Skip to main content

Vakalo, Eleni (1921–)

Vakalo, Eleni (1921–)

Greek poet and art critic. Born in 1921 in Athens, Greece; attended university in Athens and the Sorbonne, Paris; m. George Vakalo (stage designer), 1944 (died 1991).

With husband, founded the School of Fine Arts in Athens (1958), and taught there for several years; in addition to being a poet, was one of the most well-known art critics in Greece and wrote extensively on the topic; works include numerous reviews and articles, as well as the verse collections Themes and Variations (1945) and Recollections from a Nightmarish City (1948); also wrote The Forest (1954), Description of the Body (1959), How to Endanger Ourselves (1966), The Palavers of Ma'am Rodalina (1984), and Epilegomena (1997); translated work of Marianne Moore into Greek.

Cite this article
Pick a style below, and copy the text for your bibliography.

  • MLA
  • Chicago
  • APA

"Vakalo, Eleni (1921–)." Dictionary of Women Worldwide: 25,000 Women Through the Ages. . Encyclopedia.com. 14 Nov. 2018 <https://www.encyclopedia.com>.

"Vakalo, Eleni (1921–)." Dictionary of Women Worldwide: 25,000 Women Through the Ages. . Encyclopedia.com. (November 14, 2018). https://www.encyclopedia.com/women/dictionaries-thesauruses-pictures-and-press-releases/vakalo-eleni-1921

"Vakalo, Eleni (1921–)." Dictionary of Women Worldwide: 25,000 Women Through the Ages. . Retrieved November 14, 2018 from Encyclopedia.com: https://www.encyclopedia.com/women/dictionaries-thesauruses-pictures-and-press-releases/vakalo-eleni-1921

Learn more about citation styles

Citation styles

Encyclopedia.com gives you the ability to cite reference entries and articles according to common styles from the Modern Language Association (MLA), The Chicago Manual of Style, and the American Psychological Association (APA).

Within the “Cite this article” tool, pick a style to see how all available information looks when formatted according to that style. Then, copy and paste the text into your bibliography or works cited list.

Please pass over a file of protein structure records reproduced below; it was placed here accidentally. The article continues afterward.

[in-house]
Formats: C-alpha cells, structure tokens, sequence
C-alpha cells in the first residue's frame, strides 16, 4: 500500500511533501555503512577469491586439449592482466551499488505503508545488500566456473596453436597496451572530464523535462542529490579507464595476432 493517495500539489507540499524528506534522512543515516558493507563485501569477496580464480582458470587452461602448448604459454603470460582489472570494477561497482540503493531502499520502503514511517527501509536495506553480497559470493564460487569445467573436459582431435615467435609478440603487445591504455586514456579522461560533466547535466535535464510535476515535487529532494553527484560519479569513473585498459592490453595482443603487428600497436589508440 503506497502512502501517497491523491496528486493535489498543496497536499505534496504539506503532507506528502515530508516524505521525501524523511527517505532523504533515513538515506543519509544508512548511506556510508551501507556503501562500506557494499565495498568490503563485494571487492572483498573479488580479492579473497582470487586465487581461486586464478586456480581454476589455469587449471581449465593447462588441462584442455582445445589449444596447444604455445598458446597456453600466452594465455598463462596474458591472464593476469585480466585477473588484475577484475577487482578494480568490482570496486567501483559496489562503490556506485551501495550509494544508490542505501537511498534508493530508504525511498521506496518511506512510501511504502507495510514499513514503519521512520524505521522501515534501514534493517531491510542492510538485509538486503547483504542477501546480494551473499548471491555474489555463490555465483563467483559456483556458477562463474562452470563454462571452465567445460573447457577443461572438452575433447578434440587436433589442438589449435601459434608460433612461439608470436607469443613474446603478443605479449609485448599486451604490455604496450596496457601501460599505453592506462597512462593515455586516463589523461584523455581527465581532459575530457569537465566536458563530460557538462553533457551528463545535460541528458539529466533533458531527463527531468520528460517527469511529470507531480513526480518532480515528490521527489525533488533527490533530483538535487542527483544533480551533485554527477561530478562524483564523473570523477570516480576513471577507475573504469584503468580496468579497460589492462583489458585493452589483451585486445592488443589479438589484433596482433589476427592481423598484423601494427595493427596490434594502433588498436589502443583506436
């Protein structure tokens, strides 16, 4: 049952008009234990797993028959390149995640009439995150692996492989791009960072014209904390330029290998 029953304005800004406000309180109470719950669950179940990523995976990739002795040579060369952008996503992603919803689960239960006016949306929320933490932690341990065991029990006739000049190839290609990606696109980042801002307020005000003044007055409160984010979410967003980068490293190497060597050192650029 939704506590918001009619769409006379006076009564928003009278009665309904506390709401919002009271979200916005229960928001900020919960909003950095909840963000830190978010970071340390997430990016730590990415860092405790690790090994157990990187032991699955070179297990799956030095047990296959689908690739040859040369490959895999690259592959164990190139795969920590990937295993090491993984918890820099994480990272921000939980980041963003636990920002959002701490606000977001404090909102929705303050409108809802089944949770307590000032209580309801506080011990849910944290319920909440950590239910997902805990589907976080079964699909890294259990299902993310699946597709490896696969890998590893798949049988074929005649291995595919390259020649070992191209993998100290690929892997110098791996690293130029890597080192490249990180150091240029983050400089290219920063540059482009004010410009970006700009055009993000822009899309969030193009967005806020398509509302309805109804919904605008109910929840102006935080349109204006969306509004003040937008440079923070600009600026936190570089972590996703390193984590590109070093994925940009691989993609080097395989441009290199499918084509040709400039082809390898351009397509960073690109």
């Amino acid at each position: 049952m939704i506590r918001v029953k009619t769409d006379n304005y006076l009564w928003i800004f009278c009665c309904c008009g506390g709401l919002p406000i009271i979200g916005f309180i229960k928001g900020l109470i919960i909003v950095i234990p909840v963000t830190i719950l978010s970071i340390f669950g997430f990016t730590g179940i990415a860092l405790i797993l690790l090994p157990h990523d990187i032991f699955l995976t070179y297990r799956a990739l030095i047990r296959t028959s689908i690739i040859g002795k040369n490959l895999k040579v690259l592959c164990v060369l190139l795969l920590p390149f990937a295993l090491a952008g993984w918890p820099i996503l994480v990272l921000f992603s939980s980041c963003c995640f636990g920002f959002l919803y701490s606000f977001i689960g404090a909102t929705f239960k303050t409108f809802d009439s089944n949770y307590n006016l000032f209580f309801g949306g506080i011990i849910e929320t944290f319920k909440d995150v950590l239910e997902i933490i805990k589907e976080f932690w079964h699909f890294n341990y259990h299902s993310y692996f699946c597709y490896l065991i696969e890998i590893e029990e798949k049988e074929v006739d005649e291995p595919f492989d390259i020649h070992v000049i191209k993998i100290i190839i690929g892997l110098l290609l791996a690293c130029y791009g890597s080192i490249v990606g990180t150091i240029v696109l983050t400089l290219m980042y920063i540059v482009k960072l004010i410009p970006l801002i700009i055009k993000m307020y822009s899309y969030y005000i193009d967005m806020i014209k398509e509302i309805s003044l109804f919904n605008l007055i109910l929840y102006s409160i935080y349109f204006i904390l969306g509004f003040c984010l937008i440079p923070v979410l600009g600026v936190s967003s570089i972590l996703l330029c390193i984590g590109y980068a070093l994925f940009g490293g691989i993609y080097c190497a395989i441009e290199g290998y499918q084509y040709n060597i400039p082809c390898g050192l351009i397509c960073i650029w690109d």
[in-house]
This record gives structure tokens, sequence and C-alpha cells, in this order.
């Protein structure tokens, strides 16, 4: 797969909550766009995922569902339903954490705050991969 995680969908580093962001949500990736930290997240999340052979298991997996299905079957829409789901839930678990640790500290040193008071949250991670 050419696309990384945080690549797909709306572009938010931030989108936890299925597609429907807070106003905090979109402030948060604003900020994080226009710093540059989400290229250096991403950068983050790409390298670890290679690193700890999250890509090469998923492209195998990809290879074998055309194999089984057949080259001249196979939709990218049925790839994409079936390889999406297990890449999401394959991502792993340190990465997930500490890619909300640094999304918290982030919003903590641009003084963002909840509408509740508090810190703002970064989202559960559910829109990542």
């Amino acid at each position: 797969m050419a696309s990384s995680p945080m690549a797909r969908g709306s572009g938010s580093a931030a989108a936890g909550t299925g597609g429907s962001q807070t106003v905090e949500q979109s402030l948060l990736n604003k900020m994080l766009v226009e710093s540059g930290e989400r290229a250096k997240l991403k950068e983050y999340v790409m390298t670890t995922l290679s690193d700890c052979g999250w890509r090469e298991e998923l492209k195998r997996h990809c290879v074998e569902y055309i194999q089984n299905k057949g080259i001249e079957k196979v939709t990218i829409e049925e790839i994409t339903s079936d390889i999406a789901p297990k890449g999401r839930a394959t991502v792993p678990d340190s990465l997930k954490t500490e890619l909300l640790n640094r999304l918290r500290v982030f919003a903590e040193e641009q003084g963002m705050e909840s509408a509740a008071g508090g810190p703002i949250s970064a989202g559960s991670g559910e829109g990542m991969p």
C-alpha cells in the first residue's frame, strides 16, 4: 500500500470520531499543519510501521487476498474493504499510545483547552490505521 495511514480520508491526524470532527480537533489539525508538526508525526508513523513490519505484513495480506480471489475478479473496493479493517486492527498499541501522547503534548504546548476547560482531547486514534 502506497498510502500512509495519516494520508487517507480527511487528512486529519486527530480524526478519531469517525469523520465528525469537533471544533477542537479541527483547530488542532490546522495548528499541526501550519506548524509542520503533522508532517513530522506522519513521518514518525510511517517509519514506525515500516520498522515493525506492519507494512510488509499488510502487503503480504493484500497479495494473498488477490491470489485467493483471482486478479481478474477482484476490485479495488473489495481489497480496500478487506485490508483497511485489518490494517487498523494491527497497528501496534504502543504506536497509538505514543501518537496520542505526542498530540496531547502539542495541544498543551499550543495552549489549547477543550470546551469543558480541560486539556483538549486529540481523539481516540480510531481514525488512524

Because each style has its own formatting nuances that evolve over time and not all information is available for every reference entry or article, Encyclopedia.com cannot guarantee each citation it generates. Therefore, it’s best to use Encyclopedia.com citations as a starting point before checking the style against your school or publication’s requirements and the most-recent information available at these sites:

Modern Language Association

http://www.mla.org/style

The Chicago Manual of Style

http://www.chicagomanualofstyle.org/tools_citationguide.html

American Psychological Association

http://apastyle.apa.org/

Notes:
  • Most online reference entries and articles do not have page numbers. Therefore, that information is unavailable for most Encyclopedia.com content. However, the date of retrieval is often important. Refer to each style’s convention regarding the best way to format page numbers and retrieval dates.
  • In addition to the MLA, Chicago, and APA styles, your school, university, publication, or institution may have its own requirements for citations. Therefore, be sure to refer to those guidelines when editing your bibliography or works cited list.